And different brands have more than others.

 

But human vision has about a 5° field of greatest acuity.  We use this to examine details.

We have a 30° field of "greatest attention" and decent quality vision.

And we have up to a 140° field in the right-left direction for out peripheral vision, which is of low acuity.

 

So picture your vision like a spotlight on a stage in a 100° eyepiece.  You can move the spotlight all around all over the stage (field) and look with high acuity

anywhere in the field.  But to look at the edge of a 100° field pretty much means you'll be looking through the glass at a sharp angle.

You can't simply go to the left to look right, as you would with a porthole because then you move the pupil of your eye away from the exit pupil of the eyepiece.

So the normal technique, even if it is unconscious, is to keep the pupil of your eye in place and roll the head to the side to look straight at the edge with the center of your vision.

 

To be real about it, you do this on a 50° eyepiece as well, but the head movement is small enough you aren't aware of it.

And if you are looking at only the center 30° of field, your head can stay still and you can simply move your eye a tiny bit without losing the exit pupil.

And this is also true of the 76° Baader Morpheus and 92° Explore Scientific.  If you want to look at the edge with direct vision, you're going to roll the head over to do it.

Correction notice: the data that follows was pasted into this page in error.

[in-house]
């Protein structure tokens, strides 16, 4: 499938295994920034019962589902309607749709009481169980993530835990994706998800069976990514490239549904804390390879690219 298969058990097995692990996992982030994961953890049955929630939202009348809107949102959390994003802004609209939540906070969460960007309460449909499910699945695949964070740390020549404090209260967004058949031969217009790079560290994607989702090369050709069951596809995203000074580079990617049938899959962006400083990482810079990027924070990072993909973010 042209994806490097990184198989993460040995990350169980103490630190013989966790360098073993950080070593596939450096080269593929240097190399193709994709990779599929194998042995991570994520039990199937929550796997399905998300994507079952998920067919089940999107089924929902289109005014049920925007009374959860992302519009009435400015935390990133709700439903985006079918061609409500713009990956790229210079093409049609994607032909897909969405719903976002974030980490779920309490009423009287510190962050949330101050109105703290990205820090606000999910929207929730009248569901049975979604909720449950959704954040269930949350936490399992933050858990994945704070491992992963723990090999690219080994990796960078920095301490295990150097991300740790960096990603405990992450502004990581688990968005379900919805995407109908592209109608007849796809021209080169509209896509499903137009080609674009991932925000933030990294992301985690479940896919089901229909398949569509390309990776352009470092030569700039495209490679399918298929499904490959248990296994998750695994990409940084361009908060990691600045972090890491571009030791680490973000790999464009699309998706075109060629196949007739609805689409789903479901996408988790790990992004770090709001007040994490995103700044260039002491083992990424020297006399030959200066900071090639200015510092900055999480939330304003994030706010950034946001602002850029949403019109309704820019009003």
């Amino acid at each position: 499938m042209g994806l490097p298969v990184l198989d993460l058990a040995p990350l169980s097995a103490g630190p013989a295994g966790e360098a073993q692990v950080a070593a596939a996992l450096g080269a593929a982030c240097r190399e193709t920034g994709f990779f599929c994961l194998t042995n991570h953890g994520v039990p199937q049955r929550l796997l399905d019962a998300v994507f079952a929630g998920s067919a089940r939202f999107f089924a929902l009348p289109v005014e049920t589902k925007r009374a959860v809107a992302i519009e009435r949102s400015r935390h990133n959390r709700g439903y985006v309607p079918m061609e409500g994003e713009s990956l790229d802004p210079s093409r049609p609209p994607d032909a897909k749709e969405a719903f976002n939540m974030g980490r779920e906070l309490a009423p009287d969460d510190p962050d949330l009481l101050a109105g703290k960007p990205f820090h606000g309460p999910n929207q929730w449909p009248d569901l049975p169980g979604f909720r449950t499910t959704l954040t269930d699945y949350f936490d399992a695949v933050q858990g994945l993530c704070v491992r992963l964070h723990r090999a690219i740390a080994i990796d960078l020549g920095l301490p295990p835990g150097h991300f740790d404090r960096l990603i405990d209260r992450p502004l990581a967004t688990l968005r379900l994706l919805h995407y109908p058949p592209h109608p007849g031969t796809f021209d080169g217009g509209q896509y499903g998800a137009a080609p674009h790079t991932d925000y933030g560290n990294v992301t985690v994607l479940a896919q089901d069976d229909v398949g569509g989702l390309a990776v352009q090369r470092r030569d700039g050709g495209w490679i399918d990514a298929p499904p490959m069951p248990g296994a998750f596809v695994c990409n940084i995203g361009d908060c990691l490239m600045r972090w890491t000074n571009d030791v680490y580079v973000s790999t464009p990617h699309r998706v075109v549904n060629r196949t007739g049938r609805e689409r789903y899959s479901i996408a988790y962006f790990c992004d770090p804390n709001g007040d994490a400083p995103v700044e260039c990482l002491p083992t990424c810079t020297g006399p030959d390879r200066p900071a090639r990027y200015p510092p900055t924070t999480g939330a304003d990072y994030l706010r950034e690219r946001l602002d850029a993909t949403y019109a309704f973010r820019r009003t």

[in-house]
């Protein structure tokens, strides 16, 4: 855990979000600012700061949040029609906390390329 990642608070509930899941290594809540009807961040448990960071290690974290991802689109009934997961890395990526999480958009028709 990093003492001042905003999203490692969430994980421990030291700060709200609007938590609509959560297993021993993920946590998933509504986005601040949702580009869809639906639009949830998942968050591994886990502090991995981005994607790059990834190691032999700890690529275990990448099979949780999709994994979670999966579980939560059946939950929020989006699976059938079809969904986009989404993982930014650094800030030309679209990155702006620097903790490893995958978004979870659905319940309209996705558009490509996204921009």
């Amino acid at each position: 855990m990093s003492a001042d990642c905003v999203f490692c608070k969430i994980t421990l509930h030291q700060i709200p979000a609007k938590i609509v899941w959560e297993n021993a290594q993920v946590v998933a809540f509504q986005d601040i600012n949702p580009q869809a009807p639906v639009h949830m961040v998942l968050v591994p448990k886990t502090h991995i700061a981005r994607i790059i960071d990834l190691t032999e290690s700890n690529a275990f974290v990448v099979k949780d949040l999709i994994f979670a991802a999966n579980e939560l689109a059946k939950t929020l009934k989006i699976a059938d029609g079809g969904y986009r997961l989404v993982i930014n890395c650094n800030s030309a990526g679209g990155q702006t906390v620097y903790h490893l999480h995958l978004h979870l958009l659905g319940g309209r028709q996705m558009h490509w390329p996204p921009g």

Obviously, the narrower the field, the less movement, of course.

 

That's true with 100° eyepieces as well.  If you only look at the center 1/3 of the field with direct vision and all the rest of the field is merely contextual and in your peripheral vision,

then you can use the eyepiece exactly as you would a 50° eyepiece.  But if you do want to "look over there" and "look down there" and "look up there", then you need to move the field of best visual acuity

to look at the new place in the field, and that will require rolling your head to look there.

 

I had used 82° eyepieces for almost 25 years when I got my first 100° eyepiece, so I didn't notice there was anything particularly unusual about using a 100° eyepiece--it merely had more field.

So I never was aware of how difficult they were to use for some people until I started reading comments on CN and other forums.

Most of the people who have difficulties are moving from 30-60° eyepieces straight to 100°, and since the techniques of usage are different, I can totally understand the issues.

However, it shouldn't take long to accommodate to the 100° field and the use of that wide an eyepiece.

 

But is the point of a 100° eyepiece to look straight at the edge of the field?  I had to think about it, but I rarely look directly at the edge.  My gaze seems to occupy the center 75% of the field